It’s true that the higher protein and caloric content of alfalfa can be beneficial for certain horses, such as those that are growing, pregnant or lactating mares, or horses needing to put on weight, but if your horse doesn’t need the extra protein or calories, alfalfa may not be the best option.

 

Compared with grass hays, alfalfa is also high in calcium, and though horses do need this mineral in their diet, they also need phosphorus and magnesium–and in the correct ratios with calcium. Feeding too much alfalfa can throw off that balance.

Again, alfalfa can definitely be beneficial in some situations, but there are a few things to watch out for if you do feed it:

 

  • Mold: because alfalfa is more prone to molding than grass hays, bales should be checked carefully before being fed;

 

  • Blister Beetles: these insects like to eat alfalfa, too, and may be harvested with the hay (more common in eastern and central U.S.). Blister beetles contain cantharidin, a toxic chemical that protects them from predators, and consuming even a tiny part of this insect can be deadly for a horse. 

 

  • Laminitis Sensitivity: some insulin resistant horses appear to be sensitive to alfalfa, which may be related to the fact that it has more sugar in the form of glucose, as well as higher starch.

 

  • Enteroliths: diets high in alfalfa have been linked with enteroliths in the digestive system, “stones” which can cause impaction colic and often need surgical resolution. According to the College of Veterinary Medicine at the University of California at Davis, 98% of horses treated by their veterinarians for enteroliths were fed a diet that contained at least 50% alfalfa hay.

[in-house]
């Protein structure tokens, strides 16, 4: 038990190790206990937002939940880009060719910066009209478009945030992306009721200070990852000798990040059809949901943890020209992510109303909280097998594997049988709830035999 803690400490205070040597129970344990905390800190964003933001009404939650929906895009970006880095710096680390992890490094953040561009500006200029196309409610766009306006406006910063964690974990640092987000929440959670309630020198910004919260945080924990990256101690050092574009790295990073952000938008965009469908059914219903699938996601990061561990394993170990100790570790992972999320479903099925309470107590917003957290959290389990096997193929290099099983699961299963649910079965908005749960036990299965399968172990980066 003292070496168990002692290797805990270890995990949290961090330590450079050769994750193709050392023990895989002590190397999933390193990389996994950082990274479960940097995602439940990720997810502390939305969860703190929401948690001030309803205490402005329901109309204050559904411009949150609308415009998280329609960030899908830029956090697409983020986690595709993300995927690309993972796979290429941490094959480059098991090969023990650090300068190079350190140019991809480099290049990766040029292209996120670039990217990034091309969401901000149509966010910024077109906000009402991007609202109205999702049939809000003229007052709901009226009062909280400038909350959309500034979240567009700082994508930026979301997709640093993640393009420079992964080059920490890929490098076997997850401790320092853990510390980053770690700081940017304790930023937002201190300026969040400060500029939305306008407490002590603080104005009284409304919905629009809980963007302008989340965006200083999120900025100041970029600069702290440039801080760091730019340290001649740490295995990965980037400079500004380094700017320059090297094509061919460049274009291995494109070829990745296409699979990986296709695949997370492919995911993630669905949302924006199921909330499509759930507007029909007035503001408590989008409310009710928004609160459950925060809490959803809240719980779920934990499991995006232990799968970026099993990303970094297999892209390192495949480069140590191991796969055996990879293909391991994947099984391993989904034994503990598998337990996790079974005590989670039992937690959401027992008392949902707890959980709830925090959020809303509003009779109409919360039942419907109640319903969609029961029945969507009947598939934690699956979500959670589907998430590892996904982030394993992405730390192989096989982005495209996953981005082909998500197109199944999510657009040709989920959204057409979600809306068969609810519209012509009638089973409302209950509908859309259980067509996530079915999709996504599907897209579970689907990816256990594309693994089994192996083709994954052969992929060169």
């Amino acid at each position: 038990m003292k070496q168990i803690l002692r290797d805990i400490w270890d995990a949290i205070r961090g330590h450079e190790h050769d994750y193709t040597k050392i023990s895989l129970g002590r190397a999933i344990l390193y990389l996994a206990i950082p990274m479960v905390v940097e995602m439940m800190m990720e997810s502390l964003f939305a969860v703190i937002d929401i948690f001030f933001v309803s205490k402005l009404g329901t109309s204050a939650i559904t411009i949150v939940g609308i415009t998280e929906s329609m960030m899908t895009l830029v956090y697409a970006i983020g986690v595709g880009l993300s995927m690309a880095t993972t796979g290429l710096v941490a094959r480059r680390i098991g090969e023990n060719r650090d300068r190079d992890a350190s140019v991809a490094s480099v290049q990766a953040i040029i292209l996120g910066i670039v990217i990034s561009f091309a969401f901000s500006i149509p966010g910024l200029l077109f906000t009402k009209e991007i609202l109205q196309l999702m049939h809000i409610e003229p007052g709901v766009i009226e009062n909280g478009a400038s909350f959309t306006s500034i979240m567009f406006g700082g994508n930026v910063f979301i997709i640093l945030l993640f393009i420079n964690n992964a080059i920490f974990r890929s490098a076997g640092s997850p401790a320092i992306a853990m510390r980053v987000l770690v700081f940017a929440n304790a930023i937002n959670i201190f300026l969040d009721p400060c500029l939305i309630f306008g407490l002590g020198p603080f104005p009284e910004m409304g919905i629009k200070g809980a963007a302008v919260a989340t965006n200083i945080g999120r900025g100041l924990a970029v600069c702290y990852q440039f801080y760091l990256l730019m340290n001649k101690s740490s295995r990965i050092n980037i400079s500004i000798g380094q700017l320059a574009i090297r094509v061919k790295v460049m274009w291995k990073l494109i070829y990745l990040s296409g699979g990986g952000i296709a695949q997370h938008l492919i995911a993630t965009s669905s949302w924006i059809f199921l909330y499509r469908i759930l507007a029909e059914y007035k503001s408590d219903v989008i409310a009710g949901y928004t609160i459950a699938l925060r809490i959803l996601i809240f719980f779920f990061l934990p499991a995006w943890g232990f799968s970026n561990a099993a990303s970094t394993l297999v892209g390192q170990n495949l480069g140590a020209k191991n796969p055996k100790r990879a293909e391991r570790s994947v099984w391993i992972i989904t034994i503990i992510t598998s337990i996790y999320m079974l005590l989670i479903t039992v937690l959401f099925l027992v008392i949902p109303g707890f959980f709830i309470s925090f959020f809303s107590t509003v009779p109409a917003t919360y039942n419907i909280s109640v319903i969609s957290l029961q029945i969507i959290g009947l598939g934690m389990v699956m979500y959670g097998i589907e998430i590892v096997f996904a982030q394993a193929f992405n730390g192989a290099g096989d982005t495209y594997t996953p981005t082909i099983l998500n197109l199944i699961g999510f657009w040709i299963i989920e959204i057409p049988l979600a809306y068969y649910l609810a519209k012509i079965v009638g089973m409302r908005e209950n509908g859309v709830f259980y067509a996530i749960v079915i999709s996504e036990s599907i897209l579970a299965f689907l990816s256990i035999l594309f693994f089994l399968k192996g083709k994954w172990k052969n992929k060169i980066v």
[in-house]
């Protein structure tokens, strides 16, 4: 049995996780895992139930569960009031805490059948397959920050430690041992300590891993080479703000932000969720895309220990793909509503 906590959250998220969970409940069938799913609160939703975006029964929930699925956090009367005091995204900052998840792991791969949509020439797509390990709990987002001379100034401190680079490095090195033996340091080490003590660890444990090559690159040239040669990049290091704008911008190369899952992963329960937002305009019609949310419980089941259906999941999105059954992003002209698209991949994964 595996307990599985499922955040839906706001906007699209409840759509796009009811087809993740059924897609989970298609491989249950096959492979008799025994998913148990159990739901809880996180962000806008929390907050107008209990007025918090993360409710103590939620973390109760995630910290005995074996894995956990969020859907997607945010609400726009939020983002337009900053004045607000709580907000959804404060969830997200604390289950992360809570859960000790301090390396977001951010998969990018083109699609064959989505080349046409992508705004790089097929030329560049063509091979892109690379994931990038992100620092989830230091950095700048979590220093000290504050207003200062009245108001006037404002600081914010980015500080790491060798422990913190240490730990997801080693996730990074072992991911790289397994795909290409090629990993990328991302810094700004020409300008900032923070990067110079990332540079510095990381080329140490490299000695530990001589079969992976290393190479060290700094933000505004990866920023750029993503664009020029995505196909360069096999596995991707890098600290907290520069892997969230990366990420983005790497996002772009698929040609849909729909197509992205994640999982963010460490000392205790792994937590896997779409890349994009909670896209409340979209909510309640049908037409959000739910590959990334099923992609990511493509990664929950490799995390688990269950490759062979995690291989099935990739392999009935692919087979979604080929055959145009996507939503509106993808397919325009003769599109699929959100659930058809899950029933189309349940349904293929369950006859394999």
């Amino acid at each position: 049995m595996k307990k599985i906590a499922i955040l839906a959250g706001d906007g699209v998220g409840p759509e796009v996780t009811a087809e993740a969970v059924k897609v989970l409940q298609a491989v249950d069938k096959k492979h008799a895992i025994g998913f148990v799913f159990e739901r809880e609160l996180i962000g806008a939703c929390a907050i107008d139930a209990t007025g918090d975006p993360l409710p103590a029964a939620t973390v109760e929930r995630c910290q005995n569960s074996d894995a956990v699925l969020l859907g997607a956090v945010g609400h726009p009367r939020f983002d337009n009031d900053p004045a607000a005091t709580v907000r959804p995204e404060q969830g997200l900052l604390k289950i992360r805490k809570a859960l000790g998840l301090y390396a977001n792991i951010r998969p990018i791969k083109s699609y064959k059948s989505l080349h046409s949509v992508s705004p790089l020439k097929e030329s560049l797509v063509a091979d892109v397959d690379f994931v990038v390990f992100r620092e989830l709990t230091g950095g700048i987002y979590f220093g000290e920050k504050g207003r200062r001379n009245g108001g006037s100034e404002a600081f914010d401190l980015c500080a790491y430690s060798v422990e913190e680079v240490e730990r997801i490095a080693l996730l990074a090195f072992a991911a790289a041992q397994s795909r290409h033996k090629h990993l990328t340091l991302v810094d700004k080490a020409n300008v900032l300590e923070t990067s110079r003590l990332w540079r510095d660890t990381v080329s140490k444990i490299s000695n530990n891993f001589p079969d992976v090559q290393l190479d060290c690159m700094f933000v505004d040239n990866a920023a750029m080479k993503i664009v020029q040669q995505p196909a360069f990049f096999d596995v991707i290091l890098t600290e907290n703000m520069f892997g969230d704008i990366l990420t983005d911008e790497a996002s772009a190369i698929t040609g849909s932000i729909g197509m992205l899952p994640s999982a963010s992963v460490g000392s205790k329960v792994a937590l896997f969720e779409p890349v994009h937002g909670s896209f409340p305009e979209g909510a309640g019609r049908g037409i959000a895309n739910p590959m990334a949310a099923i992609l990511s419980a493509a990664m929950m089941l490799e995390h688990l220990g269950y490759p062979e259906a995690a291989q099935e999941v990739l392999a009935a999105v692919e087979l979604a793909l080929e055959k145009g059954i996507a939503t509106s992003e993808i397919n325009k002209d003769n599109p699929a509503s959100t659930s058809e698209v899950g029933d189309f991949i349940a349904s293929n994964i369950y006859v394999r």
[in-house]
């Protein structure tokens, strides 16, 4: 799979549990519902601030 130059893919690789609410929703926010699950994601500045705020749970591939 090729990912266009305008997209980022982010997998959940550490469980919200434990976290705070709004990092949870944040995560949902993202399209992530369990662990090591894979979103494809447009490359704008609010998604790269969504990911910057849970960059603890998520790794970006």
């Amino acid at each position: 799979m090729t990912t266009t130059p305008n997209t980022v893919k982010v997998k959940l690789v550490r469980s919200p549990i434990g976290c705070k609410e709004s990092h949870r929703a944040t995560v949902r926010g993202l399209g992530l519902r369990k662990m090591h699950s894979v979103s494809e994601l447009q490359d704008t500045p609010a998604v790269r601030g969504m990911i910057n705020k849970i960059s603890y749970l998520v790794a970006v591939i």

Though alfalfa definitely has its place in some equine diets, it’s safe to say that it should never make up the majority of the diet; a good rule of thumb is to limit it to no more than 10-20% of the total diet. 

 

If you have thoughts about feeding alfalfa, feel free to share in the comments!

***

Casie Bazay is a freelance and young adult writer, as well as an owner/barefoot trimmer and certified equine acupressure practitioner. She hosts the blog, The Naturally Healthy Horse, where she regularly shares information on barefoot, equine nutrition, and holistic horse health. Once an avid barrel racer, Casie now enjoys just giving back to the horses who have given her so much. Follow Casie at www.casiebazay.com.

Casie Bazay
Casie Bazay

Casie Bazay is a freelance and young adult writer, as well as an owner/barefoot trimmer and certified equine acupressure practitioner. She hosts the blog, The Naturally Healthy Horse, where she regularly shares information on barefoot, equine nutrition, and holistic horse health. Once an avid barrel racer, Casie now enjoys just giving back to the horses who have given her so much. Follow Casie at www.casiebazay.com.

Casie Bazay

Casie Bazay is a freelance and young adult writer, as well as an owner/barefoot trimmer and certified equine acupressure practitioner. She hosts the blog, The Naturally Healthy Horse, where she regularly shares information on barefoot, equine nutrition, and holistic horse health. Once an avid barrel racer, Casie now enjoys just giving back to the horses who have given her so much. Follow Casie at www.casiebazay.com.

February 24, 2021
March 2, 2021

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